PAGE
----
Southern California -- this just in

« Previous Post | L.A. NOW Home | Next Post »

Was a Martin Luther King Jr. speech electioneering or inspiration?

November 4, 2008 | 11:40 am

In the mid-city area of Los Angeles, voters waited patiently in hour-long lines at Saturn Street Elementary School, the polling place for one of the most ethnically mixed neighborhoods in the city.

Some elderly voters brought folding chairs, which they moved a few feet at a time as they edged up the sidewalk toward the school auditorium. Precinct inspector Traecy Jackson was talking about how smoothly the day had gone when a man in line interrupted her to complain that a resident across the street from the school was playing a recording of a speech "by Martin Luther King Jr. or Jeremiah Wright or somebody" and that it violated the ban on electioneering within 100 feet of a polling place.

Mlk_3 Jackson thanked him and walked across the street, where Ellis Jackson -- no relation -- was sitting on his front porch, writing on a yellow legal pad and playing a speech that King had delivered during the Birmingham bus boycott in 1955. She asked him if he would turn down the volume, adding that the speech was "controversial to some people."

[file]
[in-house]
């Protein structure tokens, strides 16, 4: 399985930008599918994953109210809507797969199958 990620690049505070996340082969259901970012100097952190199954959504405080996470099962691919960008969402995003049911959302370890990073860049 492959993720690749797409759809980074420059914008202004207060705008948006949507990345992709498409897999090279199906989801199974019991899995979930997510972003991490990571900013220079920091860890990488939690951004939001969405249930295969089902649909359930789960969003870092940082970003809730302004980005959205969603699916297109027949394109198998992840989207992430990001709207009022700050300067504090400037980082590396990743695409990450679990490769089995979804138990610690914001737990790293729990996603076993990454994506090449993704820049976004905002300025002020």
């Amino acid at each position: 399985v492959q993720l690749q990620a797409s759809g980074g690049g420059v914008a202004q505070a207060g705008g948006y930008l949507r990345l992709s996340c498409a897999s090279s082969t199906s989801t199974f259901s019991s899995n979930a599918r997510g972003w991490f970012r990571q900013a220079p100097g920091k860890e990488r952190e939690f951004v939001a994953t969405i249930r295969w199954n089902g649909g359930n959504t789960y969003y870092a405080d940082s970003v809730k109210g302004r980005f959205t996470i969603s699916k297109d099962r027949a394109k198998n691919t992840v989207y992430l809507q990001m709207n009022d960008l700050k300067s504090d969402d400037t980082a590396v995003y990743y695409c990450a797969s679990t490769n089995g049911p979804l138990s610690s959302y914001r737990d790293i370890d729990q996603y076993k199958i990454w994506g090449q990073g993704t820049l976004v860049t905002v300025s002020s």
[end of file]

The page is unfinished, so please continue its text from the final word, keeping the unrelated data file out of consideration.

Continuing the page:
Ellis Jackson objected, saying, "It has nothing to do with Obama," but reluctantly agreed to turn it down. "You have a good day," she said as she walked away, smiling.

"I was having a good day," he replied.

"Aw, now don't let this spoil it," she said.

Later, she conceded "that was borderline" but said she felt compelled to act because of the complaint.

Ellis Jackson, 63, said he plays the speech every day when he sits on his porch, writing essays in a flowing, letter-perfect hand. A stack of yellow legal pads sat on a small desk in front of him. After the precinct inspector left, he switched from King's speech to a tape that he uses to study the Chinese language.

"I'm not electioneering," he said. "I'm not trying to disturb anybody."

An African American who grew up in Mississippi, Jackson said he had voted earlier in the day for Obama, "but I don't believe that Obama can win in the United States." Even if Obama appears to win, he said, there will be "manipulation" in the electoral college to deny him the presidency.

But what if Obama does unequivocally win? "It'll be a profound day in America," he said. "It'll be one of the most profound days in American history."

-- Mitchell Landsberg

Photo: Associated Press